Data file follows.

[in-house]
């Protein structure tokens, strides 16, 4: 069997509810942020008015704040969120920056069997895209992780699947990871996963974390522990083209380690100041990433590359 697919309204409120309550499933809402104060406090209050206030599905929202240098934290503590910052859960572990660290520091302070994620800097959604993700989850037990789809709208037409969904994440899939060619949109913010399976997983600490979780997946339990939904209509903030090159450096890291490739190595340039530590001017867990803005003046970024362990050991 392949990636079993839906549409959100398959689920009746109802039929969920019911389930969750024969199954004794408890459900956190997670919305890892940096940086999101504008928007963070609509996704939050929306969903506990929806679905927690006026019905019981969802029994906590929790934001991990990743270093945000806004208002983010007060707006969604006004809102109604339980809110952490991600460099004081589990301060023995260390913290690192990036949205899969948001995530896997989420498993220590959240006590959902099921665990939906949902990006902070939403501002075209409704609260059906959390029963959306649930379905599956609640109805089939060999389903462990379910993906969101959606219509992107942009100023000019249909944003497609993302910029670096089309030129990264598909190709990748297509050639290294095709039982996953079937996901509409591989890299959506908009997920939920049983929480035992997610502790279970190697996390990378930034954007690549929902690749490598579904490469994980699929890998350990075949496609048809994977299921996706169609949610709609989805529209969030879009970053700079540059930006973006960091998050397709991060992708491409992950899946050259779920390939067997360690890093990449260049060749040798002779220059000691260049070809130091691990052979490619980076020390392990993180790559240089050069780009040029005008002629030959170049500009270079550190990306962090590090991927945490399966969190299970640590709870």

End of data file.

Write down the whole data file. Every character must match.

[in-house]
């Protein structure tokens, strides 16, 4: 069997509810942020008015704040969120920056069997895209992780699947990871996963974390522990083209380690100041990433590359 697919309204409120309550499933809402104060406090209050206030599905929202240098934290503590910052859960572990660290520091302070994620800097959604993700989850037990789809709208037409969904994440899939060619949109913010399976997983600490979780997946339990939904209509903030090159450096890291490739190595340039530590001017867990803005003046970024362990050991 392949990636079993839906549409959100398959689920009746109802039929969920019911389930969750024969199954004794408890459900956190997670919305890892940096940086999101504008928007963070609509996704939050929306969903506990929806679905927690006026019905019981969802029994906590929790934001991990990743270093945000806004208002983010007060707006969604006004809102109604339980809110952490991600460099004081589990301060023995260390913290690192990036949205899969948001995530896997989420498993220590959240006590959902099921665990939906949902990006902070939403501002075209409704609260059906959390029963959306649930379905599956609640109805089939060999389903462990379910993906969101959606219509992107942009100023000019249909944003497609993302910029670096089309030129990264598909190709990748297509050639290294095709039982996953079937996901509409591989890299959506908009997920939920049983929480035992997610502790279970190697996390990378930034954007690549929902690749490598579904490469994980699929890998350990075949496609048809994977299921996706169609949610709609989805529209969030879009970053700079540059930006973006960091998050397709991060992708491409992950899946050259779920390939067997360690890093990449260049060749040798002779220059000691260049070809130091691990052979490619980076020390392990993180790559240089050069780009040029005008002629030959170049500009270079550190990306962090590090991927945490399966969190299970640590709870």